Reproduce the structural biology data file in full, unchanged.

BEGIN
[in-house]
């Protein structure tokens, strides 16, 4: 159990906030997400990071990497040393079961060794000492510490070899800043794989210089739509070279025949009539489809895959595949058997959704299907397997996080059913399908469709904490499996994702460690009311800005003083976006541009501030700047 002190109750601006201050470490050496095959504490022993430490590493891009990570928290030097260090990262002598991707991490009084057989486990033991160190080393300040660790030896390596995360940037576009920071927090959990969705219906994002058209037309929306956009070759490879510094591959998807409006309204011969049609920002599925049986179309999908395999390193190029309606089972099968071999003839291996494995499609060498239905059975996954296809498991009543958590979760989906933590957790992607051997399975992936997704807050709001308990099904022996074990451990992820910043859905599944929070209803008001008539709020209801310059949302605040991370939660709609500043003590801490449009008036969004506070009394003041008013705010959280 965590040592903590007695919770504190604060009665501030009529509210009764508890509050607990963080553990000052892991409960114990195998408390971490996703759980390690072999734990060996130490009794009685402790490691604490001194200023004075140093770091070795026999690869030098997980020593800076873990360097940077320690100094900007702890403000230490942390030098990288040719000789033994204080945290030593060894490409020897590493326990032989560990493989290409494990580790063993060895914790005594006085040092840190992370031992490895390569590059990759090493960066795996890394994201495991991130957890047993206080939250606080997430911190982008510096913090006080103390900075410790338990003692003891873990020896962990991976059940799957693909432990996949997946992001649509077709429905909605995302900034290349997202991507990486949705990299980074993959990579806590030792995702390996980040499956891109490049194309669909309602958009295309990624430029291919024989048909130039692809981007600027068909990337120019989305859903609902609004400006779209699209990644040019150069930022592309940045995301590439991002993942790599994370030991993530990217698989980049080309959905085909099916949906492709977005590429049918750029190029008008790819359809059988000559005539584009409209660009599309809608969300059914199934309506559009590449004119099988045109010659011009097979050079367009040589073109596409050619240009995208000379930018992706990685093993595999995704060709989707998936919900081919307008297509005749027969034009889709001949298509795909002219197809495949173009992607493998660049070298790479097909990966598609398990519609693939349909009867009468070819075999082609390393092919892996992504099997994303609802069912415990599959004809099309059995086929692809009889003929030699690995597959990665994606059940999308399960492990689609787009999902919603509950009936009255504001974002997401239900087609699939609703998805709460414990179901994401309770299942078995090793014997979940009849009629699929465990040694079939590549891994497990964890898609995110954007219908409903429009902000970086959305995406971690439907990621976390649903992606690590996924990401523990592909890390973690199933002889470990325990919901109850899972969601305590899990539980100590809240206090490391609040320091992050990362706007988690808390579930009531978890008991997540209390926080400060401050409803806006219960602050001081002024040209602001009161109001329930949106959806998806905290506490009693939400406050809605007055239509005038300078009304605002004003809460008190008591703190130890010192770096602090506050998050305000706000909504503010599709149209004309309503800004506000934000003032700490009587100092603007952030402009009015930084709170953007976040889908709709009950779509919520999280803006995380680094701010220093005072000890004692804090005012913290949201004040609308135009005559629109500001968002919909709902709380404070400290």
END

[in-house]
């Protein structure tokens, strides 16, 4: 159990906030997400990071990497040393079961060794000492510490070899800043794989210089739509070279025949009539489809895959595949058997959704299907397997996080059913399908469709904490499996994702460690009311800005003083976006541009501030700047 002190109750601006201050470490050496095959504490022993430490590493891009990570928290030097260090990262002598991707991490009084057989486990033991160190080393300040660790030896390596995360940037576009920071927090959990969705219906994002058209037309929306956009070759490879510094591959998807409006309204011969049609920002599925049986179309999908395999390193190029309606089972099968071999003839291996494995499609060498239905059975996954296809498991009543958590979760989906933590957790992607051997399975992936997704807050709001308990099904022996074990451990992820910043859905599944929070209803008001008539709020209801310059949302605040991370939660709609500043003590801490449009008036969004506070009394003041008013705010959280 965590040592903590007695919770504190604060009665501030009529509210009764508890509050607990963080553990000052892991409960114990195998408390971490996703759980390690072999734990060996130490009794009685402790490691604490001194200023004075140093770091070795026999690869030098997980020593800076873990360097940077320690100094900007702890403000230490942390030098990288040719000789033994204080945290030593060894490409020897590493326990032989560990493989290409494990580790063993060895914790005594006085040092840190992370031992490895390569590059990759090493960066795996890394994201495991991130957890047993206080939250606080997430911190982008510096913090006080103390900075410790338990003692003891873990020896962990991976059940799957693909432990996949997946992001649509077709429905909605995302900034290349997202991507990486949705990299980074993959990579806590030792995702390996980040499956891109490049194309669909309602958009295309990624430029291919024989048909130039692809981007600027068909990337120019989305859903609902609004400006779209699209990644040019150069930022592309940045995301590439991002993942790599994370030991993530990217698989980049080309959905085909099916949906492709977005590429049918750029190029008008790819359809059988000559005539584009409209660009599309809608969300059914199934309506559009590449004119099988045109010659011009097979050079367009040589073109596409050619240009995208000379930018992706990685093993595999995704060709989707998936919900081919307008297509005749027969034009889709001949298509795909002219197809495949173009992607493998660049070298790479097909990966598609398990519609693939349909009867009468070819075999082609390393092919892996992504099997994303609802069912415990599959004809099309059995086929692809009889003929030699690995597959990665994606059940999308399960492990689609787009999902919603509950009936009255504001974002997401239900087609699939609703998805709460414990179901994401309770299942078995090793014997979940009849009629699929465990040694079939590549891994497990964890898609995110954007219908409903429009902000970086959305995406971690439907990621976390649903992606690590996924990401523990592909890390973690199933002889470990325990919901109850899972969601305590899990539980100590809240206090490391609040320091992050990362706007988690808390579930009531978890008991997540209390926080400060401050409803806006219960602050001081002024040209602001009161109001329930949106959806998806905290506490009693939400406050809605007055239509005038300078009304605002004003809460008190008591703190130890010192770096602090506050998050305000706000909504503010599709149209004309309503800004506000934000003032700490009587100092603007952030402009009015930084709170953007976040889908709709009950779509919520999280803006995380680094701010220093005072000890004692804090005012913290949201004040609308135009005559629109500001968002919909709902709380404070400290």